- Optic disc appearance is an important and sensitive parameter for both diagnosis and determination of progression in childhood glaucoma.
Comment: Optic nerve size, the cup-disc ratio, focal areas of rim loss, and nerve fiber layer defects should be documented, preferably through a large pupil.
Comment: A magnified binocular view is preferable, so attempt to examine a child on the slit lamp as soon as they are cooperative.
Comment: Documenting the appearance of the disc at baseline and follow-up is desirable in determining both diagnosis and response to treatment.
Comment: Cupping reversal is common in successfully-treated childhood glaucoma.
Comment: Automated optic nerve imaging (e.g., OCT) is limited by the lack of normative data and portability of the devices.
- Rapid changes in refractive status and axial length (AL) determination are helpful in both diagnosing the disease and determining response to treatment while the sclera remains vulnerable to the effects of elevated IOP.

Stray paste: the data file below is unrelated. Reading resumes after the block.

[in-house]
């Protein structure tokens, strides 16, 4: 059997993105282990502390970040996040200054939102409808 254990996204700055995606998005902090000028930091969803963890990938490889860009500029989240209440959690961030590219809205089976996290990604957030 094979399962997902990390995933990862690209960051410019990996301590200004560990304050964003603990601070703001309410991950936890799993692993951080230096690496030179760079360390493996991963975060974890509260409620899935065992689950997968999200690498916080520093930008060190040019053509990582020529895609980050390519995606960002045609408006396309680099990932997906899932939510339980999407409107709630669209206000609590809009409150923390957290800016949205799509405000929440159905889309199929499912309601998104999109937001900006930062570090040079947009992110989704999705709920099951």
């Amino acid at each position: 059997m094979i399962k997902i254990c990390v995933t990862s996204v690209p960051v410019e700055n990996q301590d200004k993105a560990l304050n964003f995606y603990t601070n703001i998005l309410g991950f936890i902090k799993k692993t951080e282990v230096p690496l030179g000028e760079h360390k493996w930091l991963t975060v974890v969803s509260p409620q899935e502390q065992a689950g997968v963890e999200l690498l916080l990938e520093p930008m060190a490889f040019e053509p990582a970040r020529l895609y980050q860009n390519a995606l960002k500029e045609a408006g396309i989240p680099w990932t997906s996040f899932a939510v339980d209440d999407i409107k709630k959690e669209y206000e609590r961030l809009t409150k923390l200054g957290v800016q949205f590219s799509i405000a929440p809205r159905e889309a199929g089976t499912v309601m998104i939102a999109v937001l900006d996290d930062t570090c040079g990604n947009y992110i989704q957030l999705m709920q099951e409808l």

Comment: AL outside normal limits is strongly suggestive of glaucoma.
Comment: Continued enlargement of AL beyond the normal range suggests inadequately-treated glaucoma.
Comment: Progressive myopia is additional evidence of glaucoma progression.
- Assessment of the visual field in children can be useful but is challenging.
Comment: It may be helpful to use the shortest possible test (e.g., program 24-2 Sita Fast).
Comment: Repeat visual fields to confirm deficits. If repeated testing shows consistent findings, the measurements are probably valid.
Comment: Although there is no normative database for children, age correction of the mean deviation for standard automated perimetry is small (0.7 db/decade). Moreover, useful metrics, such as pattern standard deviation, glaucoma hemifield test and glaucoma change probability, are largely unaffected by age.
Section 3 – Genetics
- Genetic evaluation of childhood glaucoma is especially important in those types of glaucoma when genotype phenotype correlations are known to exist.
Comment: The results of these tests may be important in counseling, prognosis and management.
- There is a known correlation between primary congenital glaucoma (PCG) and mutations in the CYP1B1 gene.
Comment: Performing carrier testing for at risk relatives is possible if both disease causing alleles of an affected family member have been identified.